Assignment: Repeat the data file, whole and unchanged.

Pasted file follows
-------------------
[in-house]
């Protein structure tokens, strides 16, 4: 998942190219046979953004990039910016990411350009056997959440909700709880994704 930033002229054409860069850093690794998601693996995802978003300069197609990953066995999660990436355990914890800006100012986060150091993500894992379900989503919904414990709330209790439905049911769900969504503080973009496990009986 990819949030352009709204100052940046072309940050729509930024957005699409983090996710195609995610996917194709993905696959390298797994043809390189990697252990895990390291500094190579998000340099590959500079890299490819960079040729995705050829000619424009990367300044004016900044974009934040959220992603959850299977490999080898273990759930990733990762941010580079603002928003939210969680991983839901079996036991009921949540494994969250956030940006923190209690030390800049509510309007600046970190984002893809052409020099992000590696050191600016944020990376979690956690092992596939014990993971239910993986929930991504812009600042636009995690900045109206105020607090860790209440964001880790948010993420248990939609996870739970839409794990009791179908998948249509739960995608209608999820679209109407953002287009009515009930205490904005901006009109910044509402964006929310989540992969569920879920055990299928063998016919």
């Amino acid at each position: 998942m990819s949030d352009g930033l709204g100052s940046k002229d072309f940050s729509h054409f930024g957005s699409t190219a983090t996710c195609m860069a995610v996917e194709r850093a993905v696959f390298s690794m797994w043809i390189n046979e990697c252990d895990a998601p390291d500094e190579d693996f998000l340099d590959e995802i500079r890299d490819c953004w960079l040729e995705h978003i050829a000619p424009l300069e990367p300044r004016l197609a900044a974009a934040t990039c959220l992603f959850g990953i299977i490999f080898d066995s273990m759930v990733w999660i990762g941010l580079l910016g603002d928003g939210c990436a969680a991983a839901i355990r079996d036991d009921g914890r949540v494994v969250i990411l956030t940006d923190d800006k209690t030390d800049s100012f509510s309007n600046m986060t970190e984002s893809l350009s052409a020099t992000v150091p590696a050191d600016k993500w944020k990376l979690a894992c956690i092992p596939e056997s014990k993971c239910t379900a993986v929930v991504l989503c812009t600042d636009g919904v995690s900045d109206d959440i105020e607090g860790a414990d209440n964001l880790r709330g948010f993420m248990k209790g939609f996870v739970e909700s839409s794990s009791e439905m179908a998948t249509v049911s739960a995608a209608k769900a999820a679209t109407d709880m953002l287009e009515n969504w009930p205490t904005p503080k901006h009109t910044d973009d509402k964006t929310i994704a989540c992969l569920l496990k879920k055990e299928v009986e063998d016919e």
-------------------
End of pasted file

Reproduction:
[in-house]
């Protein structure tokens, strides 16, 4: 998942190219046979953004990039910016990411350009056997959440909700709880994704 930033002229054409860069850093690794998601693996995802978003300069197609990953066995999660990436355990914890800006100012986060150091993500894992379900989503919904414990709330209790439905049911769900969504503080973009496990009986 990819949030352009709204100052940046072309940050729509930024957005699409983090996710195609995610996917194709993905696959390298797994043809390189990697252990895990390291500094190579998000340099590959500079890299490819960079040729995705050829000619424009990367300044004016900044974009934040959220992603959850299977490999080898273990759930990733990762941010580079603002928003939210969680991983839901079996036991009921949540494994969250956030940006923190209690030390800049509510309007600046970190984002893809052409020099992000590696050191600016944020990376979690956690092992596939014990993971239910993986929930991504812009600042636009995690900045109206105020607090860790209440964001880790948010993420248990939609996870739970839409794990009791179908998948249509739960995608209608999820679209109407953002287009009515009930205490904005901006009109910044509402964006929310989540992969569920879920055990299928063998016919």
């Amino acid at each position: 998942m990819s949030d352009g930033l709204g100052s940046k002229d072309f940050s729509h054409f930024g957005s699409t190219a983090t996710c195609m860069a995610v996917e194709r850093a993905v696959f390298s690794m797994w043809i390189n046979e990697c252990d895990a998601p390291d500094e190579d693996f998000l340099d590959e995802i500079r890299d490819c953004w960079l040729e995705h978003i050829a000619p424009l300069e990367p300044r004016l197609a900044a974009a934040t990039c959220l992603f959850g990953i299977i490999f080898d066995s273990m759930v990733w999660i990762g941010l580079l910016g603002d928003g939210c990436a969680a991983a839901i355990r079996d036991d009921g914890r949540v494994v969250i990411l956030t940006d923190d800006k209690t030390d800049s100012f509510s309007n600046m986060t970190e984002s893809l350009s052409a020099t992000v150091p590696a050191d600016k993500w944020k990376l979690a894992c956690i092992p596939e056997s014990k993971c239910t379900a993986v929930v991504l989503c812009t600042d636009g919904v995690s900045d109206d959440i105020e607090g860790a414990d209440n964001l880790r709330g948010f993420m248990k209790g939609f996870v739970e909700s839409s794990s009791e439905m179908a998948t249509v049911s739960a995608a209608k769900a999820a679209t109407d709880m953002l287009e009515n969504w009930p205490t904005p503080k901006h009109t910044d973009d509402k964006t929310i994704a989540c992969l569920l496990k879920k055990e299928v009986e063998d016919e």